Water is our most valuable shared resource and together we can keep it
that way for generations to come.
The Water Quality Report

2017 Consumer Confidence Report

In order to ensure that tap water is safe to drink, the United States Environmental Protection Agency (USEPA) and the Montana Department of Environmental Quality (DEQ) have established regulations for more than 90 substances in drinking water that limit the amount of certain contaminants in water provided by public water systems. Every year Mountain Water Company tests for the presence of metals, pesticides, inorganic and organic chemicals, and microbiological organisms, that provide our customers with the results in a detailed water quality report. The tables in these reports compare the levels of contaminants in your tap water to the USEPA health regulations so you can understand and be assured of the quality of the water delivered to your home. To view our Water Quality Reports, select one from the list to the left.

Mountain Water Company is proud to tell you that there have been no contaminants detected that exceed any federal or state drinking water standards.

Drinking water, including bottled water, may reasonably be expected to contain at least small amounts of some contaminants. This report describes those contaminants that have been detected in our analysis of 145 different potential contaminants, almost 100 of which are regulated by EPA and the DEQ. All primary (health related) and secondary (aesthetic) drinking water standards are being met. More information about contaminants and potential health effects can be obtained by calling the United States Environmental Protection Agency’s (USEPA) Safe Drinking Water Hotline at 1-800-426-4791 or visiting their website at http://www.epa.gov/safewater/ .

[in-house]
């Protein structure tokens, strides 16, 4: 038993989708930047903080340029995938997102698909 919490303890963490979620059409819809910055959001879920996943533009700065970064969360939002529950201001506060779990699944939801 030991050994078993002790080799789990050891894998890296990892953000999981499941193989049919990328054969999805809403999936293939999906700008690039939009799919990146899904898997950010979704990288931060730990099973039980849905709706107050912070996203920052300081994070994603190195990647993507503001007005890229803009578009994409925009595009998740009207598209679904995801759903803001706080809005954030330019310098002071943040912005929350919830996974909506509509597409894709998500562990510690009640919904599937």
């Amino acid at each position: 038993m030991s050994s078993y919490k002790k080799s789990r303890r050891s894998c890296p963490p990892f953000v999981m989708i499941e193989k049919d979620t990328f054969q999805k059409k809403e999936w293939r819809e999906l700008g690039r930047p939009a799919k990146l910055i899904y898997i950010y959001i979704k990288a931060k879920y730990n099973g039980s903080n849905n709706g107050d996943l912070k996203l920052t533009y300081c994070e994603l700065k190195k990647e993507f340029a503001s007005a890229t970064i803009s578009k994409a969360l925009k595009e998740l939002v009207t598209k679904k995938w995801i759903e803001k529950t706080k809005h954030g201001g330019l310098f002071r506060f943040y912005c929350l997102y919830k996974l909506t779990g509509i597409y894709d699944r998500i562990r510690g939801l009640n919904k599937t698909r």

Some people may be more vulnerable to contaminants in drinking water than the general population. Immunocompromised persons such as persons with cancer undergoing chemotherapy, persons who have undergone organ transplants, people with HIV/AIDS or other immune system disorders, some elderly, and infants can be particularly at risk from infections. These people should seek advice about drinking water from their health care providers. EPA/Centers for Disease Control guidelines on appropriate means to lessen the risk of infection by Cryptosporidium and other microbial contaminants are also available from http://www.epa.gov/safewater/ .

Complete records of water quality analyses are open for inspection by the public upon request.


- The Missoula Aquifer
- Watershed
- Rattlesnake Lakes
- Backflow/Cross-Connection
- The Water Quality Report
- Water Quality Questions
- Bottled Water vs. Tap Water
- The Milltown Dam
- Private Wells vs. Regulated Water
- Source Water Delineation & Assessment



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